Brooke’s husband was heavily involved in the original design of the interiors. Mostly Spanish colonial with a strong Victorian influence, the home was masculine with few feminine touches,
Robinson recalls. Adds Gray, “The house was meant to have a ‘men’s club’ look, with dark woods, leather, velvet drapes and Victorian lamps. It was all leather and bourbon.”

The challenge in updating the look, says Robinson, was that the house had brown exposed mud adobe walls and the windows weren’t large enough to allow sufficient light in. While the thick, earthy walls juxtaposed with the Davises’ original masculine furnishings and accessories to create a rustic elegance that was beautiful, Brooke notes that it felt dated after living with it for so many years.

In the dining room, a heavy oak table and chairs were replaced with a custom rusted-iron table base with curved legs and a glass top that allows the lightly patterned oriental rug to be seen along with the new contemporary upholstered chairs done in a soft linen. “This opened up and lightened the dining area significantly,” notes the designer. An antique teak and glass cabinet houses homeowner Brooke Davis’ crystal and china. Glass doors to the left lead to the enclosed courtyard.
To remedy this, Robinson, who collaborated on the project with her associate Amanda Wood, first removed the heavy velvet draperies and bedding and brought in lighter-color linens. Playing off the existing cocoa-hued walls, she lightened spaces by adding shades of faded blues, sea-foam green and light gold. “The color scheme was inspired by an Oriental rug, the result of a long search to find just the right focal piece that now anchors the living room seating area,” the designer points out.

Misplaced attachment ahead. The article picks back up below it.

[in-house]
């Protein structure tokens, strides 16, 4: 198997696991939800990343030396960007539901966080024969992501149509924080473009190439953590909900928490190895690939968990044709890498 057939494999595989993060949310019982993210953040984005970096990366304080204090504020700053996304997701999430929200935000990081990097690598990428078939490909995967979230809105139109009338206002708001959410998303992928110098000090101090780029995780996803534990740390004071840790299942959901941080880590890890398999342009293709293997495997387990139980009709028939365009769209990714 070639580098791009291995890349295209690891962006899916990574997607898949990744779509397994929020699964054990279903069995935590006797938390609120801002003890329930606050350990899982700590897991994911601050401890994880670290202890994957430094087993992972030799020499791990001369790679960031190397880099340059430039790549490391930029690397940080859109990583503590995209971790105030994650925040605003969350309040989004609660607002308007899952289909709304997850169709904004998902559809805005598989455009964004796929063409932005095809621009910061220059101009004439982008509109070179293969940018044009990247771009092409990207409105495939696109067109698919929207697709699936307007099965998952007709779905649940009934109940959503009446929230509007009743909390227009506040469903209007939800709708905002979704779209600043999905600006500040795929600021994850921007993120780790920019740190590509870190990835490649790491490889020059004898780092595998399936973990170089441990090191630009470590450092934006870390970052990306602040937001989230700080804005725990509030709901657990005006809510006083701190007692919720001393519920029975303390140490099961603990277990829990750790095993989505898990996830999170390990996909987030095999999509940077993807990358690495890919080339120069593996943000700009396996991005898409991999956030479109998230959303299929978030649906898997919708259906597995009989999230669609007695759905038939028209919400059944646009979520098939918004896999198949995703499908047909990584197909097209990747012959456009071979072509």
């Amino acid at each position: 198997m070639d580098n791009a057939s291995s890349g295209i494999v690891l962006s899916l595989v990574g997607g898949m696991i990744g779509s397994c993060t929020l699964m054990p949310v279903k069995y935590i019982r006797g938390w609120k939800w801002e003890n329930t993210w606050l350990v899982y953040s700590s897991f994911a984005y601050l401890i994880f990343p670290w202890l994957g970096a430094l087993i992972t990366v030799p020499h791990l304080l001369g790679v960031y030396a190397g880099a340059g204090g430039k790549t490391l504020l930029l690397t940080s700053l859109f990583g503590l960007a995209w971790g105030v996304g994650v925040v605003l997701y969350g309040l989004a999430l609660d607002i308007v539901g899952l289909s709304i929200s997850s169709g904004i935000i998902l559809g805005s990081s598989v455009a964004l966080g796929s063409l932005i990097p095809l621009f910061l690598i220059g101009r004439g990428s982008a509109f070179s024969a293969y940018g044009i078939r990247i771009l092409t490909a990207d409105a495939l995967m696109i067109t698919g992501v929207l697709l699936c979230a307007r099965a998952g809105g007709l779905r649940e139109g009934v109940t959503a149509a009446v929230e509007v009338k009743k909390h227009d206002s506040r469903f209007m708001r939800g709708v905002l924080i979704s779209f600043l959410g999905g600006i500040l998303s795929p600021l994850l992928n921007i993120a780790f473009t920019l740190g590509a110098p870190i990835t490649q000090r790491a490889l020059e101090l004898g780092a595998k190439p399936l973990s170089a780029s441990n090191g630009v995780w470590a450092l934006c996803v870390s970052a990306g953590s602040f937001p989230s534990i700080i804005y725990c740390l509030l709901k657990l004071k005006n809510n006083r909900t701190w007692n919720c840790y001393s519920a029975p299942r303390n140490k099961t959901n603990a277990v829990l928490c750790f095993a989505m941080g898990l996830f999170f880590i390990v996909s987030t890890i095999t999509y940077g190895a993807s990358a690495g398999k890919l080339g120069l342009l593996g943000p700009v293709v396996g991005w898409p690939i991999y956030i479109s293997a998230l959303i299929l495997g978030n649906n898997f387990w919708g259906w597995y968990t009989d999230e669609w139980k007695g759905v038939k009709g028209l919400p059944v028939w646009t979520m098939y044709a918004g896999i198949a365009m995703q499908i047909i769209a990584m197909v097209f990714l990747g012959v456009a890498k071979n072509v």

Throughout, European country-style antiques were mixed with soft, inviting contemporary pieces. In the living room, Robinson added a sleek steel coffee table with an antique copper finish. Comfortable upholstered seating in shades of cream and soft gold frame the piece, creating an ideal spot for gathering in front of the large fireplace. The master bedroom was redesigned with a fanciful twisted iron four-poster bed with ivory linens and a pair of French club chairs with ivory-and-green striped pillows. These harmonize with the bold green Mexican tile work in the master bath, which can be seen through a set of rustic green saloon doors. And in the guest bedroom, a bold red antique Oriental rug adds a dramatic pop of color against the room’s adobe brick walls, wood ceiling and terra-cotta-colored concrete floor. Robinson brightened the overall effect with linens in faded blue, red and ivory prints, which also tie into the en suite’s blue-and-white tiled walls and shower. “It’s a clean, eclectic look that brings in the feminine without being fussy, and the play of soft hues with the organic chocolate-hued walls is comfortably casual and elegant,” she says.